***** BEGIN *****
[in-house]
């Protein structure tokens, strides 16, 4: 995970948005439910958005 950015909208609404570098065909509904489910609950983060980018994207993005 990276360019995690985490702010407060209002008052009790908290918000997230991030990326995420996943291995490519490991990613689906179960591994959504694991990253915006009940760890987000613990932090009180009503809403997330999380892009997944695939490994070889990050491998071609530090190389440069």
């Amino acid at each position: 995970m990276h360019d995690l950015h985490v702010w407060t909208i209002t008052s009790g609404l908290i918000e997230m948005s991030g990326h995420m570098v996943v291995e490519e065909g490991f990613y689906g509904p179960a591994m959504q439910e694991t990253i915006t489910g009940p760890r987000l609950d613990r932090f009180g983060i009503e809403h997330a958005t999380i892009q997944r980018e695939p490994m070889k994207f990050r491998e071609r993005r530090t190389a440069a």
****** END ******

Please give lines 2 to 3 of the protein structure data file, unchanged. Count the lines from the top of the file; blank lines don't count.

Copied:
């Protein structure tokens, strides 16, 4: 995970948005439910958005 950015909208609404570098065909509904489910609950983060980018994207993005 990276360019995690985490702010407060209002008052009790908290918000997230991030990326995420996943291995490519490991990613689906179960591994959504694991990253915006009940760890987000613990932090009180009503809403997330999380892009997944695939490994070889990050491998071609530090190389440069």
């Amino acid at each position: 995970m990276h360019d995690l950015h985490v702010w407060t909208i209002t008052s009790g609404l908290i918000e997230m948005s991030g990326h995420m570098v996943v291995e490519e065909g490991f990613y689906g509904p179960a591994m959504q439910e694991t990253i915006t489910g009940p760890r987000l609950d613990r932090f009180g983060i009503e809403h997330a958005t999380i892009q997944r980018e695939p490994m070889k994207f990050r491998e071609r993005r530090t190389a440069a």